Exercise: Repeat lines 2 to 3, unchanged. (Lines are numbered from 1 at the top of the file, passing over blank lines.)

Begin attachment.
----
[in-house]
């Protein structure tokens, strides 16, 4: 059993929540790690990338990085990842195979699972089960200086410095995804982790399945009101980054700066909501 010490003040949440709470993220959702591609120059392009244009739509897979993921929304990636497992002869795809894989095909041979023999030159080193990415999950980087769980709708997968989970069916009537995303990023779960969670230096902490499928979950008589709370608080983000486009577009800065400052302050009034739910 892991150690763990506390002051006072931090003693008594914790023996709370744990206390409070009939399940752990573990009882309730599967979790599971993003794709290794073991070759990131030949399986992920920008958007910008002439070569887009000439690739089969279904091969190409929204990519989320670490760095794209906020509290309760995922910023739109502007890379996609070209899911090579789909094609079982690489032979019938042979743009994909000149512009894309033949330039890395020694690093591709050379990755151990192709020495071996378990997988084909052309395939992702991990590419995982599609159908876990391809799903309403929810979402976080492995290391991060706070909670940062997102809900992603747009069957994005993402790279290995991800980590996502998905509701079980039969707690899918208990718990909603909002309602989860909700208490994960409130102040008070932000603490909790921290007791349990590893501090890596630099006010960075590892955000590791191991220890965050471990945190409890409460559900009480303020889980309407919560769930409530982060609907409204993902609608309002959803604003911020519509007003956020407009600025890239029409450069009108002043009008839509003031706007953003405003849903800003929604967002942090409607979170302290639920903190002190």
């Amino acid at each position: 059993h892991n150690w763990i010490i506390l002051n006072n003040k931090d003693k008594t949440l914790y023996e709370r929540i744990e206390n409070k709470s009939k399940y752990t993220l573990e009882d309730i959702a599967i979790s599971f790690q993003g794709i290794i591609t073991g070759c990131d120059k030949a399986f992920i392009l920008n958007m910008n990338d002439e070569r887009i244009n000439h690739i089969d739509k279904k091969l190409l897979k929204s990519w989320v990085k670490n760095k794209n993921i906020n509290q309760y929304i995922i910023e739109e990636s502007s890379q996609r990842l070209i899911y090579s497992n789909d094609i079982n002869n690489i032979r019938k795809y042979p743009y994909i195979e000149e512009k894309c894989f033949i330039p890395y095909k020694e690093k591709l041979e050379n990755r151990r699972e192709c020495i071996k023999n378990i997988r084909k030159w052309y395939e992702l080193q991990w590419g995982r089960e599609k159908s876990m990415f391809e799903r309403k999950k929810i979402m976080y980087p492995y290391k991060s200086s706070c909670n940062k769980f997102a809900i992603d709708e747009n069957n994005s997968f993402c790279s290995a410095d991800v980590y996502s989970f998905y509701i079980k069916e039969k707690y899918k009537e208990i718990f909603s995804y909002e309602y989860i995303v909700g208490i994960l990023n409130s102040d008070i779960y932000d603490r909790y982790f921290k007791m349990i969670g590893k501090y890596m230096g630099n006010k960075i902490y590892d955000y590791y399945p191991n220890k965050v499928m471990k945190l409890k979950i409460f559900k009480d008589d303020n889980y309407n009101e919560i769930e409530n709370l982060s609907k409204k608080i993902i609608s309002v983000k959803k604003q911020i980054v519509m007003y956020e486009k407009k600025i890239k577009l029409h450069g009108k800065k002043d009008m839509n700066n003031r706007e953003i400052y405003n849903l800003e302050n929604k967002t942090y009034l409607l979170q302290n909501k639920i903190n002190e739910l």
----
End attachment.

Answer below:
């Protein structure tokens, strides 16, 4: 059993929540790690990338990085990842195979699972089960200086410095995804982790399945009101980054700066909501 010490003040949440709470993220959702591609120059392009244009739509897979993921929304990636497992002869795809894989095909041979023999030159080193990415999950980087769980709708997968989970069916009537995303990023779960969670230096902490499928979950008589709370608080983000486009577009800065400052302050009034739910 892991150690763990506390002051006072931090003693008594914790023996709370744990206390409070009939399940752990573990009882309730599967979790599971993003794709290794073991070759990131030949399986992920920008958007910008002439070569887009000439690739089969279904091969190409929204990519989320670490760095794209906020509290309760995922910023739109502007890379996609070209899911090579789909094609079982690489032979019938042979743009994909000149512009894309033949330039890395020694690093591709050379990755151990192709020495071996378990997988084909052309395939992702991990590419995982599609159908876990391809799903309403929810979402976080492995290391991060706070909670940062997102809900992603747009069957994005993402790279290995991800980590996502998905509701079980039969707690899918208990718990909603909002309602989860909700208490994960409130102040008070932000603490909790921290007791349990590893501090890596630099006010960075590892955000590791191991220890965050471990945190409890409460559900009480303020889980309407919560769930409530982060609907409204993902609608309002959803604003911020519509007003956020407009600025890239029409450069009108002043009008839509003031706007953003405003849903800003929604967002942090409607979170302290639920903190002190």
């Amino acid at each position: 059993h892991n150690w763990i010490i506390l002051n006072n003040k931090d003693k008594t949440l914790y023996e709370r929540i744990e206390n409070k709470s009939k399940y752990t993220l573990e009882d309730i959702a599967i979790s599971f790690q993003g794709i290794i591609t073991g070759c990131d120059k030949a399986f992920i392009l920008n958007m910008n990338d002439e070569r887009i244009n000439h690739i089969d739509k279904k091969l190409l897979k929204s990519w989320v990085k670490n760095k794209n993921i906020n509290q309760y929304i995922i910023e739109e990636s502007s890379q996609r990842l070209i899911y090579s497992n789909d094609i079982n002869n690489i032979r019938k795809y042979p743009y994909i195979e000149e512009k894309c894989f033949i330039p890395y095909k020694e690093k591709l041979e050379n990755r151990r699972e192709c020495i071996k023999n378990i997988r084909k030159w052309y395939e992702l080193q991990w590419g995982r089960e599609k159908s876990m990415f391809e799903r309403k999950k929810i979402m976080y980087p492995y290391k991060s200086s706070c909670n940062k769980f997102a809900i992603d709708e747009n069957n994005s997968f993402c790279s290995a410095d991800v980590y996502s989970f998905y509701i079980k069916e039969k707690y899918k009537e208990i718990f909603s995804y909002e309602y989860i995303v909700g208490i994960l990023n409130s102040d008070i779960y932000d603490r909790y982790f921290k007791m349990i969670g590893k501090y890596m230096g630099n006010k960075i902490y590892d955000y590791y399945p191991n220890k965050v499928m471990k945190l409890k979950i409460f559900k009480d008589d303020n889980y309407n009101e919560i769930e409530n709370l982060s609907k409204k608080i993902i609608s309002v983000k959803k604003q911020i980054v519509m007003y956020e486009k407009k600025i890239k577009l029409h450069g009108k800065k002043d009008m839509n700066n003031r706007e953003i400052y405003n849903l800003e302050n929604k967002t942090y009034l409607l979170q302290n909501k639920i903190n002190e739910l």